How NOT to write an Envoy Lua filter

Here are 2¹⁰ words about how not to write the powerful, yet simple Envoy Lua filters.

First things first… What’s Envoy?

Envoy is a high-performance L4 and L7 proxy with wire-level support for multiple protocols such as HTTP, GRPC, MongoDB, DynamoDB, etc. It possesses advanced load balancing features including automatic retries, circuit breaking, rate limiting, all with the goodness of providing APIs for dynamically managing all its configuration.

At Gojek, we use Envoy at multiple places — as a fronting proxy to micro-services, as an ingress point to client-facing APIs, etc. This is done with our in-house implementation of an Envoy Control Plane/Discovery Service — consul-envoy-xds, which dynamically configures clusters, listeners, routes and filters for our Envoy instances with data from Consul and Vault (for SDS).

Filters lie at the heart of Envoy request processing architecture.

They perform operations on each incoming connection at various points. Some filters execute on receiving data from upstream or downstream, and some others run after a request is processed. The filters operate as a flow chain, which can stop and subsequently continue the iteration to further filters. This allows for more complex scenarios such as rate-limiting.

Envoy Lua filters

Envoy comes with several built-in HTTP filters. However, some operations on HTTP connections cannot be implemented by the built-in filters and require custom logic. Envoy provides a generic Lua filter and a Lua API to program such filters.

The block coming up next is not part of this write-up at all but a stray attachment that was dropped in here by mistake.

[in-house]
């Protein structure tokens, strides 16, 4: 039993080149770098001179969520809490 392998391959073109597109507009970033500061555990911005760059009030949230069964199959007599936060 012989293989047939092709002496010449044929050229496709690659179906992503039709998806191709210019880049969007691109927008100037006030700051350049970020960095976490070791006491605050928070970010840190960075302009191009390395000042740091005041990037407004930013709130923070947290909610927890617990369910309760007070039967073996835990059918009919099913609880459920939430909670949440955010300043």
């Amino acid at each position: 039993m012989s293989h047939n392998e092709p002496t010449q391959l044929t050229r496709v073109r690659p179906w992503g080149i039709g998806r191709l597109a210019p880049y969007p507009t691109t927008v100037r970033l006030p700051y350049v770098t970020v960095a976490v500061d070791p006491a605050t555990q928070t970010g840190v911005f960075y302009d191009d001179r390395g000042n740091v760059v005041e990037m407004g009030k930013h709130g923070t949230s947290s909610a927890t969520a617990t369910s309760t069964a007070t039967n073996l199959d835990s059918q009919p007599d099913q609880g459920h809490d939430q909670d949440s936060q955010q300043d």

Lua is a fast, embeddable language with a minimal footprint and a straightforward C API for embedding. It is widely used by game engines, embedded systems, databases (such as Redis) and many performance-critical applications such as network routers and proxies.

Now that we’ve gotten our basics right, here is…

How not to write an Envoy Lua filter

We maintain several Lua filters for various metadata and operational transformation on incoming HTTP requests. Here’s a set of quirks I encountered while writing my first Lua filter for Envoy.

Arrays start at 1 ☝️

Arrays, in contrast to C family languages, start with 1 in a Lua. Coding in Java for the last decade or so, I have been accustomed to 0 index calculations. 😅 Computing offsets from 1 simply made my head wrap. It was challenging to translate algorithms which heavily use array lookup operations.

And they can have holes!

Yes, arrays can have missing elements. If the size is 10, it doesn’t always mean that the variety is guaranteed to have elements from 1 to 10. Internally, Lua arrays are modelled as tables with integer keys similar to a dictionary. The only foolproof way is to use pairs/ipairs to iterate over them safely.

Tables, tables everywhere

Everything in Lua, except primitives, is a table. which are key-value pairs similar to a hash map, but with steroids. For example, it allows you to define an __index function as a meta-table to dynamically get values from non-existing keys in the table.
It also has __pairs that modifies the way pairs/ipairs operate on the table.

Truthy and Falsy ✅❌

Except for nil and false, everything else is treated as true in an if check. This behaviour is similar to that of Python and JavaScript. It’s extremely handy while checking the return value of a function call.